Get ready to move fast with levels that contain clock jewels. You must turn the game pieces gold, just like you need to in every level of Jewel Quest Heritage, but the timer moves much faster than you’re accustomed to. Make matches of time pieces to add time to your clock.
Crows are worse than the monkeys because they serve absolutely no purpose whatsoever. They fall in your play area and block possible matches. They also turn your gold spaces back to the original color if you intentionally make a match. Try making matches under the crows to get them to fall into matches, eliminating them from the board and saving you a headache.
The exclusive jewels mode gives you a variety of jewels but only the diamond jewel matches turn your spaces to gold. You can make other matches to get the exclusive jewels into place, but they have no bearing on turning the board to gold.
7 Uncommon Jewels
The final challenge is six boards with 7 uncommon jewels and a true test of your skills. You don’t get any specials here and it is difficult to find matches. Many times I have found that I get an error that there are no matches left and need to restart the board, as opposed to running out of time. Complete these final boards to finish the Jewel Quest Heritage walkthrough and consider yourself a Jewel Quest champion.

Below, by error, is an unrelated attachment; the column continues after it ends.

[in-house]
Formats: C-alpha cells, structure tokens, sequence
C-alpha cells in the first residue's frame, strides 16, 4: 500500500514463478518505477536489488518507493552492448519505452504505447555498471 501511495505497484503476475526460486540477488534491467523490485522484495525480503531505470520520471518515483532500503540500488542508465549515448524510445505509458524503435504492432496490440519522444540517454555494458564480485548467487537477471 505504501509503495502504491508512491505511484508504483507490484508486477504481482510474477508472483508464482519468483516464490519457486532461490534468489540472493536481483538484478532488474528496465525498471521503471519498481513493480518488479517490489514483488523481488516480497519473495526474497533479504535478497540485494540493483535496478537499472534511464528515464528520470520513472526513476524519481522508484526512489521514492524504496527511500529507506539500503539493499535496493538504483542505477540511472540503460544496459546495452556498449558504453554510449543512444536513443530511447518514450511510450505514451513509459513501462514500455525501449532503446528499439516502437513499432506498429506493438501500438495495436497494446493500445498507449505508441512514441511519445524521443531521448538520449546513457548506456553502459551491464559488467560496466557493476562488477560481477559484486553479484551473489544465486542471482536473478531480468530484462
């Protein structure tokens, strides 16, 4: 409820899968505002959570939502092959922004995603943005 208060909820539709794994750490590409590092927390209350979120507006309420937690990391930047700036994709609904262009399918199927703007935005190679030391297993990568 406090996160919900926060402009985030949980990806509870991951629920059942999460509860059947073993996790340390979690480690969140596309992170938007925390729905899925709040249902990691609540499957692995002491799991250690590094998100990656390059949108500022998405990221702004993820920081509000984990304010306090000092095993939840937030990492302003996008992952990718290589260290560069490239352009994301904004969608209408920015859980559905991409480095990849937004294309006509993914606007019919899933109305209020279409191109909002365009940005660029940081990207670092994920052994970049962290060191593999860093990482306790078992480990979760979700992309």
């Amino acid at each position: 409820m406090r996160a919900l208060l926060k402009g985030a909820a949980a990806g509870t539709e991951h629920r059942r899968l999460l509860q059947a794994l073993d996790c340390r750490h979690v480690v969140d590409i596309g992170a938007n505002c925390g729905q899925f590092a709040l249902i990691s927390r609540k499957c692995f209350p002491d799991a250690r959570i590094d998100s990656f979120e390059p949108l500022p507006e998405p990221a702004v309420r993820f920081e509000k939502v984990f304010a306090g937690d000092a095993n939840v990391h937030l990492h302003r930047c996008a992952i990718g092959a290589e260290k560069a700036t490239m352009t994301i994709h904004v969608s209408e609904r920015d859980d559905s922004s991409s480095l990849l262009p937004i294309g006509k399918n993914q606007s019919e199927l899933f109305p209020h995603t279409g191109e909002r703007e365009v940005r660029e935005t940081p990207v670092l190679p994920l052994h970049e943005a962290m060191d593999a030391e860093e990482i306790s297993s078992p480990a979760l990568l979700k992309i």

If you are having difficulties on a specific level, try skipping down to the next one or go to a different character. Come back and try the level again in a few hours or another day. Also, if you fail a level too many times you will get an option to get more swaps or more time to complete the level, but it will cost you bonus points. When you complete this Jewel Quest Heritage walkthrough, go through the game in expert mode. The challenges are harder with less swaps, more unswappable jewels and less time. Then go ahead and continue on to Jewel Quest: The Sleepless Star, the fifth one in the series for more match 3 fun.